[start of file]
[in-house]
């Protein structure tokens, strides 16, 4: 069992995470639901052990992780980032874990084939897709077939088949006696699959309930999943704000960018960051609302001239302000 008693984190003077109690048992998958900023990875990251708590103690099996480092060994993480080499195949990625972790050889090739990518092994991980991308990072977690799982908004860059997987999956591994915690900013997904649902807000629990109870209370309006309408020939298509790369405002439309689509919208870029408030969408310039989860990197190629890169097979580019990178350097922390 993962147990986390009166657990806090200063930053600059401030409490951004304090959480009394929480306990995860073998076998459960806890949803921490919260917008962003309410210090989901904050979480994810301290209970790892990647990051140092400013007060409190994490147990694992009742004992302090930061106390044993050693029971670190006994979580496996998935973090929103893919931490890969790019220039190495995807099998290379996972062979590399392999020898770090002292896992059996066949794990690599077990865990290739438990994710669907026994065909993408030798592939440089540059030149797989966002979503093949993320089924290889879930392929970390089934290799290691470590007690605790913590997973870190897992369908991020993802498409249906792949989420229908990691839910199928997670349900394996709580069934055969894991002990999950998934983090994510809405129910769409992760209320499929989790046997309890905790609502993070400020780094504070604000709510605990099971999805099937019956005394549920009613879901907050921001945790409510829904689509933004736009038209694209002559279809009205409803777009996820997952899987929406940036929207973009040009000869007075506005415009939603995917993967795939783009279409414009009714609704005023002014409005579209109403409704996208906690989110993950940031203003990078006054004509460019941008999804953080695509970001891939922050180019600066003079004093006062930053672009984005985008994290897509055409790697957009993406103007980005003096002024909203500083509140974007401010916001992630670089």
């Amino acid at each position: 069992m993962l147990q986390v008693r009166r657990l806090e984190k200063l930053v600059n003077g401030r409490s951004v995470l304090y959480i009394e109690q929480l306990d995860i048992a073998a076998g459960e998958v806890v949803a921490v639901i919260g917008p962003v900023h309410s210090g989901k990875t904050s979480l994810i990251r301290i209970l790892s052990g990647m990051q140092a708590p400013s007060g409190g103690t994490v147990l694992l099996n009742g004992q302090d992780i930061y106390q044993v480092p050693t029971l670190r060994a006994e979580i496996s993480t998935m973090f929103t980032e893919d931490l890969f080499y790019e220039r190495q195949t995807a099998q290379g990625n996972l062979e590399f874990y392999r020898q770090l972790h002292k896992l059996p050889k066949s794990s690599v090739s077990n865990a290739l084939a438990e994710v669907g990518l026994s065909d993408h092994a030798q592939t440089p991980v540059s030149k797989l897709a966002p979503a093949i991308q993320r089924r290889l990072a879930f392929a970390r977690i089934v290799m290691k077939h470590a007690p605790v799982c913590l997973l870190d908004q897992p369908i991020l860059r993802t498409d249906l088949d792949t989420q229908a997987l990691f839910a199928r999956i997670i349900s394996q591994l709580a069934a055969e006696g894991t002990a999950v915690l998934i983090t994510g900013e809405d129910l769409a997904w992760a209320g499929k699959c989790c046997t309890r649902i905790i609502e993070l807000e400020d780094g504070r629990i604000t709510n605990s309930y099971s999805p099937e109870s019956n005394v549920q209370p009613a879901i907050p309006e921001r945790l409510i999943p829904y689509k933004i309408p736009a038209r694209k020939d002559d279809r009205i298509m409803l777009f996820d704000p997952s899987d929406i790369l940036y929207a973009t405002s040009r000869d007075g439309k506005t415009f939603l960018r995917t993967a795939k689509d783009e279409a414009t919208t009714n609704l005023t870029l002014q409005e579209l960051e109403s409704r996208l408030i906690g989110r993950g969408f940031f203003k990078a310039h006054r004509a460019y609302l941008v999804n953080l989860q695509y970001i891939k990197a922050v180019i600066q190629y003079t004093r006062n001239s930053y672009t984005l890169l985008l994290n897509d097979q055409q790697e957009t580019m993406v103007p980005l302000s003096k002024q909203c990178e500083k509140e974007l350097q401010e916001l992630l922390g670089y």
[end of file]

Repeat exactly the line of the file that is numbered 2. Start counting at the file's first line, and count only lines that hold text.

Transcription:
């Protein structure tokens, strides 16, 4: 069992995470639901052990992780980032874990084939897709077939088949006696699959309930999943704000960018960051609302001239302000 008693984190003077109690048992998958900023990875990251708590103690099996480092060994993480080499195949990625972790050889090739990518092994991980991308990072977690799982908004860059997987999956591994915690900013997904649902807000629990109870209370309006309408020939298509790369405002439309689509919208870029408030969408310039989860990197190629890169097979580019990178350097922390 993962147990986390009166657990806090200063930053600059401030409490951004304090959480009394929480306990995860073998076998459960806890949803921490919260917008962003309410210090989901904050979480994810301290209970790892990647990051140092400013007060409190994490147990694992009742004992302090930061106390044993050693029971670190006994979580496996998935973090929103893919931490890969790019220039190495995807099998290379996972062979590399392999020898770090002292896992059996066949794990690599077990865990290739438990994710669907026994065909993408030798592939440089540059030149797989966002979503093949993320089924290889879930392929970390089934290799290691470590007690605790913590997973870190897992369908991020993802498409249906792949989420229908990691839910199928997670349900394996709580069934055969894991002990999950998934983090994510809405129910769409992760209320499929989790046997309890905790609502993070400020780094504070604000709510605990099971999805099937019956005394549920009613879901907050921001945790409510829904689509933004736009038209694209002559279809009205409803777009996820997952899987929406940036929207973009040009000869007075506005415009939603995917993967795939783009279409414009009714609704005023002014409005579209109403409704996208906690989110993950940031203003990078006054004509460019941008999804953080695509970001891939922050180019600066003079004093006062930053672009984005985008994290897509055409790697957009993406103007980005003096002024909203500083509140974007401010916001992630670089």